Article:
Qantas has revealed the losses continue to stack up for Jetstar's New Zealand operations in their full year results that were announced today. The airline posted net profit of AUD$891 million for the year, down from AUD$953 million last year.
The New Zealand regional operations received some special attention in the financial results, with Qantas saying that "the regional services were loss-making and market conditions are being monitored closely".
Qantas do not break down figures for New Zealand operations, however industry speculation has always been that they have struggled to make any significant profit since entering the New Zealand market in 2009.
The Jetstar brand replaced Qantas domestic jet operations in New Zealand that were operated by New Zealand based subsidiary Jet Connect, primarily in an effort to cut costs and return to profitability after the launch of main trunk domestic jet services by Pacific Blue in 2007 that saw three airlines competing for main trunk jet business. Pacific Blue subsequently pulled out of New Zealand domestic operations in 2010 after struggling to gain any significant share of the market.
Jetstar fly Airbus A320 aircraft on main trunk routes, and introduced Bombardier Q300 aircraft operated by Qantas owned Eastern Australia Airlines on regional routes in late 2015. Since then they've struggled to gain any real momentum in the regional market, and cut plans to introduce additional regional aircraft, and to launch any further regional destinations.
Jetstar currently operate regional services between Auckland and Nelson, Auckland and Napier, Auckland and New Plymouth, Auckland and Palmerston North as well as between Wellington and Nelson. On all of these routes they compete directly with Air New Zealand, and also compete with Sounds Air between Wellington and Nelson. Questions must certainly be asked about the initial route choices, and why routes such as Auckland to Tauranga that has continued to experience significant growth was not chosen initially.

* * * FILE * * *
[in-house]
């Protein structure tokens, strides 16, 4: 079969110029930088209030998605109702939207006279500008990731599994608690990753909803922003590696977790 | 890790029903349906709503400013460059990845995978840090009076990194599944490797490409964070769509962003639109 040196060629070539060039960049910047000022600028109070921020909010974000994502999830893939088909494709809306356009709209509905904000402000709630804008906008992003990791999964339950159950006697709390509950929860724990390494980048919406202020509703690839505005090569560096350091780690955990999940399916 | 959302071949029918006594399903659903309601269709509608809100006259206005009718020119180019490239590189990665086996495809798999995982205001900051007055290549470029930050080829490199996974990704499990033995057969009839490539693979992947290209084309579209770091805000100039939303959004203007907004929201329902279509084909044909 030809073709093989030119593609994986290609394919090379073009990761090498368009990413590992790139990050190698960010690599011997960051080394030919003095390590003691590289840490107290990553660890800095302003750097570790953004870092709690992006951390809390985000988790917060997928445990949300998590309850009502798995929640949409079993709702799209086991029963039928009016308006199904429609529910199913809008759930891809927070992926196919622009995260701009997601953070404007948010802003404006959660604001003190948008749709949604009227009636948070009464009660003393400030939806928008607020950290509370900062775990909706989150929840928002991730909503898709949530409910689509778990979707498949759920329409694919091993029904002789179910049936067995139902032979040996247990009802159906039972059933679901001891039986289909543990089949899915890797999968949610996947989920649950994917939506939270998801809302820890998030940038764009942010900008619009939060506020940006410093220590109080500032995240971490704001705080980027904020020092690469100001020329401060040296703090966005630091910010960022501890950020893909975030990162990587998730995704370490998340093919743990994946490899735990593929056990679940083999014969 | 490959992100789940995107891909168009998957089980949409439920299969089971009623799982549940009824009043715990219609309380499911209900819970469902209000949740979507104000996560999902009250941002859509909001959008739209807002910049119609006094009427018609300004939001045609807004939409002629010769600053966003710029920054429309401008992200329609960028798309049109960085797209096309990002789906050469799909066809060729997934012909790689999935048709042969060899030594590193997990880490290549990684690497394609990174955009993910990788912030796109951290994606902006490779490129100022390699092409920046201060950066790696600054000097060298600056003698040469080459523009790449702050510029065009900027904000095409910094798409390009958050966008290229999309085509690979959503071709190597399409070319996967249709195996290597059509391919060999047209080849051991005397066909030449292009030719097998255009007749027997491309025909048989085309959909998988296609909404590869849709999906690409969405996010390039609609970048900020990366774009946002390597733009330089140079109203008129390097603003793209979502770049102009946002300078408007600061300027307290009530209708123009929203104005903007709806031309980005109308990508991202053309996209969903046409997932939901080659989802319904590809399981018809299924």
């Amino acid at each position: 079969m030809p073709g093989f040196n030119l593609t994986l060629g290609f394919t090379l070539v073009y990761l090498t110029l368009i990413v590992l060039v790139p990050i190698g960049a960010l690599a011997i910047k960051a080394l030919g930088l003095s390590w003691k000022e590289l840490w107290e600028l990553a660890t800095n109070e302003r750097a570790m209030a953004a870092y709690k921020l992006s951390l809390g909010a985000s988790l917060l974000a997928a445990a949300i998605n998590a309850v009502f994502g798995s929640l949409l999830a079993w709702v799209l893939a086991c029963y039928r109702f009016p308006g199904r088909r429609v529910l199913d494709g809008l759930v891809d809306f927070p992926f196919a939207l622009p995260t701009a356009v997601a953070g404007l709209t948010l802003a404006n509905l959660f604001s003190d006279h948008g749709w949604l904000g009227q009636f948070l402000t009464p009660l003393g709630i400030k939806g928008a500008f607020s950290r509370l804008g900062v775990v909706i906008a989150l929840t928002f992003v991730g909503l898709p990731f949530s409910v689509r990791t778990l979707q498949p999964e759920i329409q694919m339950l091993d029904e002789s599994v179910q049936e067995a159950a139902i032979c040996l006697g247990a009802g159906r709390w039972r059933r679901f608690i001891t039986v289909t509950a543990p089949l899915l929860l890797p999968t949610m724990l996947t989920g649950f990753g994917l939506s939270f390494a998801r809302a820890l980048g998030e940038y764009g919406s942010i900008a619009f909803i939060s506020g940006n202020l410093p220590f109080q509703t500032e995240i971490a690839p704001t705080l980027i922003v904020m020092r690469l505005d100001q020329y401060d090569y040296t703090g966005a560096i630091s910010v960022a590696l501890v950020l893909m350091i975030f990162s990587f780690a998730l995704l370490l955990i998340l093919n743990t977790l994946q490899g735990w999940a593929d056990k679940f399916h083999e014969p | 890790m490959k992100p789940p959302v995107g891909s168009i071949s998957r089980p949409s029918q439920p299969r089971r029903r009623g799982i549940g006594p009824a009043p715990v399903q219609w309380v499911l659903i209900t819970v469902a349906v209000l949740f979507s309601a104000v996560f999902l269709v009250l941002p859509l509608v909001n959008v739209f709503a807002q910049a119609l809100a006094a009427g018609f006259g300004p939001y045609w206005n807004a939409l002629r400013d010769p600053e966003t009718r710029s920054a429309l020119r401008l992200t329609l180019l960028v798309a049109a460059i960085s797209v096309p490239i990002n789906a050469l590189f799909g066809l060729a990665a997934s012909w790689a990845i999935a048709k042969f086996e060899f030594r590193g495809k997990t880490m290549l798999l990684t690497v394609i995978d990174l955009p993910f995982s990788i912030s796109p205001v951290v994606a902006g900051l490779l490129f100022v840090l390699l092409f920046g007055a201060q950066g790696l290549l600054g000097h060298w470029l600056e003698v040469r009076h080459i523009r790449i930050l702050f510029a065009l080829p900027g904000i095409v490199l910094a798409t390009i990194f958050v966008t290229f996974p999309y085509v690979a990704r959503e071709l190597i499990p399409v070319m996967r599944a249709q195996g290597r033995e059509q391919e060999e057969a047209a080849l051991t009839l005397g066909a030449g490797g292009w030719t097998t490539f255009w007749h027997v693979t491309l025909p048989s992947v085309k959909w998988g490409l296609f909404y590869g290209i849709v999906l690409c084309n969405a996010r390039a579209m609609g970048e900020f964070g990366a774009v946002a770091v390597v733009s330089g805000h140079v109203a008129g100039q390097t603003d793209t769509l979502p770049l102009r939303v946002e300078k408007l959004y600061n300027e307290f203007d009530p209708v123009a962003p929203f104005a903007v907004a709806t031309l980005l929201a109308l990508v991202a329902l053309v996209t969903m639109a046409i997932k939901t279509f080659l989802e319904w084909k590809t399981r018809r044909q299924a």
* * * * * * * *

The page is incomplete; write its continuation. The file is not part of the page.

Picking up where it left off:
The decision by Air New Zealand and Qantas to partner up and codeshare on domestic services in each others home country after the messy divorce between Air New Zealand and Virgin Australia has also seen further impact on Jetstar, with many Australian based Qantas customers preferring to fly Air New Zealand domestically inside New Zealand rather than Jetstar.
The poor performance of Jetstar New Zealand operations were highlighted by Air New Zealand during their 2019 investor day in June in a way you could argue verged on being slightly arrogant. Air New Zealand have a 82% market share in New Zealand for domestic flights, 90% of the revenue pool of domestic flights in New Zealand, and 100% of the profits.
Jetstar have always struggled in New Zealand, with one of the key contributors to this being that they're simply too small. The lack of frequency on most routes mean they are not a serious option over Air New Zealand for many travelers, but while they're suffered with on-time performance at times and carry a stigma that their flights are often delayed or cancelled, the reality is their on-time performance statistics in recent years have been very good compared to Air New Zealand who have really struggled in this area.
The biggest problem with flying Jetstar is when your flight is cancelled - unlike Air New Zealand who have the frequency to fly disrupted passengers on the next flight(s) that day, fly in an extra aircraft if needed, or at worse fly passengers the next day if it's a weather issue, it's not uncommon to hear of Jetstar passengers being told they may have to wait several days for a flight.
The price of airfares in New Zealand always seems to be a topic of debate, and the pricing of regional airfares in particular has even seen the involvement of MPs including Regional Development Minister Shane Jones wade into the debate accusing Air New Zealand of ripping off passengers on regional flights. Many people believe regional airfares are too high - but it's safe to say the vast majority would have no idea as to the true costs of actually providing the service with smaller aircraft. The simple reality is that it typically does cost more to fly a passenger on a 50 seat turboprop aircraft than it does to fly a passenger on full A320 jet.
Most entry level fares on smaller regional aircraft are loss making on most routes, and people's expectations that regional airfares are expensive because they can "fly to Australia for less" is flawed logic typically based on comparing special fares to Australia booked months out, and a last minute regional airfare. Despite what many think, the cost of flying domestically in New Zealand is not expensive compared to many other countries.
The introduction of Jetstar on regional routes has seen airfare prices drop due to competition, but when Jetstar are losing money operating those services it should act as a wake up call to people that low pricing isn't necessarily a sustainable business model. With the economy and inbound tourism numbers both cooling off several years of significant growth, and airline operating costs increasing significantly due to increased fuel prices, the time could come where Qantas decide cut their losses and pull their Jetstar Q300 aircraft out of New Zealand.